BitPay is an international payments processor for businesses and charities. It is integrated into the SoftTouch POS system for bricks-and-mortar retail stores. However,BitPay has an API which could be implemented into any other POS system with some coding work. BitPay has various tariffs that merchants can subscribe to, enabling features such as using the service on a custom domain (for online stores), exporting transactions to QuickBooks, etc.
Blockchain have also produced a merchant app for Android devices. Blockchain Merchant promises instant transactions, 0% fees on payments and it has multiple linguistic versions for use around the world.
As mentioned in our recent report: “Revel Systems offers a range of POS solutions for quick-service restaurants, self-service kiosks, grocery stores and retail outlets, among other merchants. POS packages start at $3,000 plus a monthly fee for an iPad, cash drawer and scanner.” It was recently announced that Revel will also include bitcoin as a method of payment in its POS software.
Germany-based startup BitXatm has announced the arrival of its Sumo Pro – a cryptocurrency ATM with a POS (point of sale) function that will appeal to merchants seeking to easily accept payments from customers in digital currencies.
Costing €2,900 (around $3,993), the stand-alone machine offers a generous 17-inch touchscreen and has the ability to accept any fiat currency. Additionally, it can accept or dispense any digital currency, according to the company’s website.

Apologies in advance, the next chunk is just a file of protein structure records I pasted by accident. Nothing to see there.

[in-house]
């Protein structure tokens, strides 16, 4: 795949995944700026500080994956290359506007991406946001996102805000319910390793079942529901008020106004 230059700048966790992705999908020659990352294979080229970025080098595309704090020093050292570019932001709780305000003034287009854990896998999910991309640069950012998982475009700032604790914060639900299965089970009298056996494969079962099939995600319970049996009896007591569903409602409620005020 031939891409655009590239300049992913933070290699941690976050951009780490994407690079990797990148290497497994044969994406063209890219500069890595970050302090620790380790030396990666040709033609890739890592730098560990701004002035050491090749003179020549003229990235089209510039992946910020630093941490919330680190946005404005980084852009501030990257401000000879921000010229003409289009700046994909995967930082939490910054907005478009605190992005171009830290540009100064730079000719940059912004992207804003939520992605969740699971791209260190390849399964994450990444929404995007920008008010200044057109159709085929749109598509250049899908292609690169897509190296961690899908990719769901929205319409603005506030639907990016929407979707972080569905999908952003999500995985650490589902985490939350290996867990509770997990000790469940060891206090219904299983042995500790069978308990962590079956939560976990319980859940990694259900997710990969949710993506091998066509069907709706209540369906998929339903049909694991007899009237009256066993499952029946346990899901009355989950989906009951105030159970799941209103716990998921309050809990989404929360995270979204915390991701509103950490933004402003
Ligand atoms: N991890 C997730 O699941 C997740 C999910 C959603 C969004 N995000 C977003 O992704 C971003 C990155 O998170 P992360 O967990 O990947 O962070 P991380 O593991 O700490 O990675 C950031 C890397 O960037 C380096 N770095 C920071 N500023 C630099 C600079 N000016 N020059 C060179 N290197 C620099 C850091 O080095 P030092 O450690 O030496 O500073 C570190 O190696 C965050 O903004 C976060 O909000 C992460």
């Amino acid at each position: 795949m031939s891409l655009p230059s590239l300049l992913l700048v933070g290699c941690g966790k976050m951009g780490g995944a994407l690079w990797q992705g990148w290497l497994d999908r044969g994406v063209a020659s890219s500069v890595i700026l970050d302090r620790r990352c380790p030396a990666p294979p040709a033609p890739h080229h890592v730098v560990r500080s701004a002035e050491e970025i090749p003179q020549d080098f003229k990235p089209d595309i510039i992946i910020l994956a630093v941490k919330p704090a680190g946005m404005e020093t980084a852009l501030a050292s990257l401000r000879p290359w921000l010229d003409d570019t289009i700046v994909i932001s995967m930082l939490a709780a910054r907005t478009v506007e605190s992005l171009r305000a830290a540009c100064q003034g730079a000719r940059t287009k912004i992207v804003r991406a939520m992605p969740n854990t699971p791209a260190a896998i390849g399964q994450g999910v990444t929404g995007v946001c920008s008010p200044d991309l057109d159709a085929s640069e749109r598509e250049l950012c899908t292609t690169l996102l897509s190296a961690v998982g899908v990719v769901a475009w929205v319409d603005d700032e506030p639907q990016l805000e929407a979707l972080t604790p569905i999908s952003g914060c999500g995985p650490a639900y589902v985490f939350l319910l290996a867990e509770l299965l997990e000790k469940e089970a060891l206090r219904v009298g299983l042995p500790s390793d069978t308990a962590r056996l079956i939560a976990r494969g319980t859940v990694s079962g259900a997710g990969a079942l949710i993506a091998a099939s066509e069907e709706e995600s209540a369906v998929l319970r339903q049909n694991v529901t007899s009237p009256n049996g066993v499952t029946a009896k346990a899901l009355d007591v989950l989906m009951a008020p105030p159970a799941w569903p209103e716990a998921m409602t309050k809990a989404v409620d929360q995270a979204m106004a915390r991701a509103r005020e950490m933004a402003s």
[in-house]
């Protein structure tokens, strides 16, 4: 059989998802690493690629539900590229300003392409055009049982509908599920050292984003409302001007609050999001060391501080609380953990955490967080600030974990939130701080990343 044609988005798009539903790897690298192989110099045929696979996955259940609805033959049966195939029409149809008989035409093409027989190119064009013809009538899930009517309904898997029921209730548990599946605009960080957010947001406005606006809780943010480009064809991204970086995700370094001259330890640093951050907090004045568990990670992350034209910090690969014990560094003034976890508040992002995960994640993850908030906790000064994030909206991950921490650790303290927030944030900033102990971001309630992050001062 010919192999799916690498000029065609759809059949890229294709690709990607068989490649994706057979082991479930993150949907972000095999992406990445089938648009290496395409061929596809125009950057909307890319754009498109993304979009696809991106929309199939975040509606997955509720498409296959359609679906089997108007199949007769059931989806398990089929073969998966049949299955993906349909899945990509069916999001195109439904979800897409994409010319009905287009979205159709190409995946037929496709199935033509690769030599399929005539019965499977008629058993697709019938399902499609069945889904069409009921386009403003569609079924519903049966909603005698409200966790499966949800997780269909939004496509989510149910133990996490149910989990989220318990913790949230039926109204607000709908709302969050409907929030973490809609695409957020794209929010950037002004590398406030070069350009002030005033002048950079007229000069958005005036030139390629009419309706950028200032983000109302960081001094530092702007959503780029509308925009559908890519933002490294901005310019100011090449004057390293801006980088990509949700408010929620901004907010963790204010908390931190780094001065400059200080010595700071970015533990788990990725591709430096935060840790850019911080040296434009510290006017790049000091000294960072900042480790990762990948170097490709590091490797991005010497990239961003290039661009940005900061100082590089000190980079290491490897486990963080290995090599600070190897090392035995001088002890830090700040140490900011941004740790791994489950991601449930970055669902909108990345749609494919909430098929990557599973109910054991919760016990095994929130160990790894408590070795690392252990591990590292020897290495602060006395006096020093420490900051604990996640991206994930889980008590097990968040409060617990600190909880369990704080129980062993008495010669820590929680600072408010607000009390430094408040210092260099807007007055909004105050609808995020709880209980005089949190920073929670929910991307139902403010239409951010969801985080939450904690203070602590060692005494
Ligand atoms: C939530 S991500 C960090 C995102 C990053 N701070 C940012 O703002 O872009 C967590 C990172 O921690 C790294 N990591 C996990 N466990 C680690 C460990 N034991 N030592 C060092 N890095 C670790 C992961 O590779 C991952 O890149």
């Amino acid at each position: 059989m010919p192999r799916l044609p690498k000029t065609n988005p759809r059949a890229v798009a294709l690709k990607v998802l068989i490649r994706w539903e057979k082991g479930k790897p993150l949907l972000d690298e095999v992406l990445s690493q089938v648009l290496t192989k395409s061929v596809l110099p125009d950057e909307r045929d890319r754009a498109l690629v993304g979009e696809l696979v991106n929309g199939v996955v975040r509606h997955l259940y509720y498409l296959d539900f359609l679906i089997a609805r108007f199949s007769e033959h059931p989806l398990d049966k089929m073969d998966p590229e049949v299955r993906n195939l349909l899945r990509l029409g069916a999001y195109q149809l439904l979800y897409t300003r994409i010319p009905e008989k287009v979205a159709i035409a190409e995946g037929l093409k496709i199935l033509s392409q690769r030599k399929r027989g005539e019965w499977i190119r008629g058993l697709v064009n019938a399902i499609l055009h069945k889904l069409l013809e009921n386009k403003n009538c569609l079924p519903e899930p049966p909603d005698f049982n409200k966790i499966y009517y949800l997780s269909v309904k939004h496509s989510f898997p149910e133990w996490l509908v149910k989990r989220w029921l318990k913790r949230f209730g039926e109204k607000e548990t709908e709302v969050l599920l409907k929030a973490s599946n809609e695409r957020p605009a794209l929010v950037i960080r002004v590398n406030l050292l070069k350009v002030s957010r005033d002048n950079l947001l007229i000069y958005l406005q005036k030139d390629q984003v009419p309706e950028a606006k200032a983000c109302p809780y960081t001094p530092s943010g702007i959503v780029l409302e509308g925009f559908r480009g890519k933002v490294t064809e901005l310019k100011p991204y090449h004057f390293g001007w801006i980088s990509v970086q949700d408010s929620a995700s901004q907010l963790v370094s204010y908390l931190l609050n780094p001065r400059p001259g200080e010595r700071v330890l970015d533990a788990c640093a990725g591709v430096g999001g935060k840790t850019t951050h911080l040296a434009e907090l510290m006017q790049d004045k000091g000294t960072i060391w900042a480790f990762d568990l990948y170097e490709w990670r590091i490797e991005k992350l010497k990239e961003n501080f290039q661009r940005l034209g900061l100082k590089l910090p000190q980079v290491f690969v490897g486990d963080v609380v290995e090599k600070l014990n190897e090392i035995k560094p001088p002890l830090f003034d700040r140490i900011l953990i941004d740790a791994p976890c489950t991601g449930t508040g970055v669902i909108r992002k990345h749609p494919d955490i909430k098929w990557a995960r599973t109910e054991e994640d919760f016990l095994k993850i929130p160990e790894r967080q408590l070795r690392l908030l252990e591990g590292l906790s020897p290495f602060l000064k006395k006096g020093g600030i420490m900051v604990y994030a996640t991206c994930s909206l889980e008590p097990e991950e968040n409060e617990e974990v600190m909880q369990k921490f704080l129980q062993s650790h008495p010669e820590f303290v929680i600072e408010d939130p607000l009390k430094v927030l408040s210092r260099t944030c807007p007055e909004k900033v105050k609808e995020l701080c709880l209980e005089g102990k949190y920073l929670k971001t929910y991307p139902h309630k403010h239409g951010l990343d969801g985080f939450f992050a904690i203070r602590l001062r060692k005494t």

California-based online payment processor PayStand provides US-based websites and mobile applications another way to accept payments such e-checks, credit cards and bitcoin. Paystand have recieved $1m in investment as part of its initial seed-funding round.
Founded in 2009, PayStand aims to be a multi-payment gateway that eliminates merchant transaction fees, in part by supporting digital currency acceptance.
Coin of Sale
A new bitcoin POS system, Coin of Sale, is trying to make it easier for merchants to accept bitcoin payments for their goods and services.
The merchant must simply enter the amount of money that needs to be charged and the app will automatically generate a QR code for it. The customer then scans this QR code to complete the payment.
XBTerminal provides a bitcoin POS device that allows the merchant’s customers to pay from any mobile bitcoin wallet by NFC or QR code. Payment from offline mobile devices is supported by bluetooth. Payments take place through the company’s platform and, if desired, bitcoin can be converted instantly to fiat currency at the time of sale.
The company also provides web apps and an online interface for its payments solution for those that wish to invest in third-party hardware.
With bitcoin, it is possible to forego the fees of using a payment processor or provider, and simply integrate payments into your own custom system. Those with a technical background have achieved this, such as Stephen Early, who integrated bitcoin payments into the POS system of his UK pubs single-handedly.
Whether you have an online or a bricks-and-mortar store, if you accept bitcoin, you need to publicize the fact. You can find a ‘bitcoin accepted here’ sign at the bitcoin wiki.
Additionally, Coco Mats ’n More offers bitcoin-logoed doormats and ‘Bitcoin Accepted Here’ mats for merchants wanting to advertise the cryptocurrency as a payment option.